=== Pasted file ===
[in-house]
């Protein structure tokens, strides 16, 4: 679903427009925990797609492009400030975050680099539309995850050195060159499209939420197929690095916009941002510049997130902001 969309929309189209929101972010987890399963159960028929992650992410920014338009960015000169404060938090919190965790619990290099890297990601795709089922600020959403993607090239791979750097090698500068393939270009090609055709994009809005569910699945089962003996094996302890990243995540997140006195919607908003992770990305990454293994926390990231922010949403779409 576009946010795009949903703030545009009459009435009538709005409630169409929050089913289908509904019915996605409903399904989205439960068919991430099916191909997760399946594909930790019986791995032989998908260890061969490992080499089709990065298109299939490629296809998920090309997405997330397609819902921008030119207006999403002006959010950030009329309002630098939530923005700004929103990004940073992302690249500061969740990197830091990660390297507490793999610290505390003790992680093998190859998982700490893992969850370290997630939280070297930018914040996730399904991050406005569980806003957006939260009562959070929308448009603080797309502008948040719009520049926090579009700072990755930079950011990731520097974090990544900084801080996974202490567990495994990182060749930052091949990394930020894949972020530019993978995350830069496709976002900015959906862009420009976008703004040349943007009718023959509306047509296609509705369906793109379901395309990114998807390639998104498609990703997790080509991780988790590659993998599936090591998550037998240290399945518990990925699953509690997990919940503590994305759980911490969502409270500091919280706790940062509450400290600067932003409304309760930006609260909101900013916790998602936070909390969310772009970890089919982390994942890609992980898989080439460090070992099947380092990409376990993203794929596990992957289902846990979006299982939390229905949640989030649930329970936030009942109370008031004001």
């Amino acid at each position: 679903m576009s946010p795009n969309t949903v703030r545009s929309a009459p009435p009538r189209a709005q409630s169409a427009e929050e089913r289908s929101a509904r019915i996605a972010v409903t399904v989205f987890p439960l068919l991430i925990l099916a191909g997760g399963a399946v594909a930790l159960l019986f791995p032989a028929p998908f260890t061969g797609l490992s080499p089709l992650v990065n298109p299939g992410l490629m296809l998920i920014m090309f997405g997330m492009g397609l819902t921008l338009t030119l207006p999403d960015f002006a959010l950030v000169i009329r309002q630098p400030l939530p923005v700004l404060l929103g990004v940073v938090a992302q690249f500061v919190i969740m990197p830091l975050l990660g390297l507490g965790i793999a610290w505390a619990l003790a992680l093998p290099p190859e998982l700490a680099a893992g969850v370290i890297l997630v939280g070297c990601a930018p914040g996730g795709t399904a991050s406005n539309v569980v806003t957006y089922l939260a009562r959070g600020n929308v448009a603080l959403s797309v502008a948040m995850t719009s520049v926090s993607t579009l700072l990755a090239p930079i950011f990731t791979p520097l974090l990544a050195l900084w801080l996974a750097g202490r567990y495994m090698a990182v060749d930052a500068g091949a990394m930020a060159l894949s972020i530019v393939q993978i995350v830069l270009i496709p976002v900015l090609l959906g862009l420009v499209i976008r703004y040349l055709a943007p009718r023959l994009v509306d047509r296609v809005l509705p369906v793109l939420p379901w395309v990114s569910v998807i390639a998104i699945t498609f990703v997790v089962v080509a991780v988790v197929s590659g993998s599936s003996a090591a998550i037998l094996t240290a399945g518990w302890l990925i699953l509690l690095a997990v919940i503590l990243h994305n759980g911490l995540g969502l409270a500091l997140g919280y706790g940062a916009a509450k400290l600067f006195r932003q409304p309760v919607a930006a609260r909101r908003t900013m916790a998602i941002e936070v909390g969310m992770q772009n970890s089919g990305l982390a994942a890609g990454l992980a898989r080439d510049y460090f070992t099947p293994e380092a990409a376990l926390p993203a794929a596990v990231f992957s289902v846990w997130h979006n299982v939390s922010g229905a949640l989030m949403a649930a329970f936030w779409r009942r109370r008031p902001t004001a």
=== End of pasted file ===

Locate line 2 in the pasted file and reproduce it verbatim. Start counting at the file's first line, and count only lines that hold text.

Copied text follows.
């Protein structure tokens, strides 16, 4: 679903427009925990797609492009400030975050680099539309995850050195060159499209939420197929690095916009941002510049997130902001 969309929309189209929101972010987890399963159960028929992650992410920014338009960015000169404060938090919190965790619990290099890297990601795709089922600020959403993607090239791979750097090698500068393939270009090609055709994009809005569910699945089962003996094996302890990243995540997140006195919607908003992770990305990454293994926390990231922010949403779409 576009946010795009949903703030545009009459009435009538709005409630169409929050089913289908509904019915996605409903399904989205439960068919991430099916191909997760399946594909930790019986791995032989998908260890061969490992080499089709990065298109299939490629296809998920090309997405997330397609819902921008030119207006999403002006959010950030009329309002630098939530923005700004929103990004940073992302690249500061969740990197830091990660390297507490793999610290505390003790992680093998190859998982700490893992969850370290997630939280070297930018914040996730399904991050406005569980806003957006939260009562959070929308448009603080797309502008948040719009520049926090579009700072990755930079950011990731520097974090990544900084801080996974202490567990495994990182060749930052091949990394930020894949972020530019993978995350830069496709976002900015959906862009420009976008703004040349943007009718023959509306047509296609509705369906793109379901395309990114998807390639998104498609990703997790080509991780988790590659993998599936090591998550037998240290399945518990990925699953509690997990919940503590994305759980911490969502409270500091919280706790940062509450400290600067932003409304309760930006609260909101900013916790998602936070909390969310772009970890089919982390994942890609992980898989080439460090070992099947380092990409376990993203794929596990992957289902846990979006299982939390229905949640989030649930329970936030009942109370008031004001």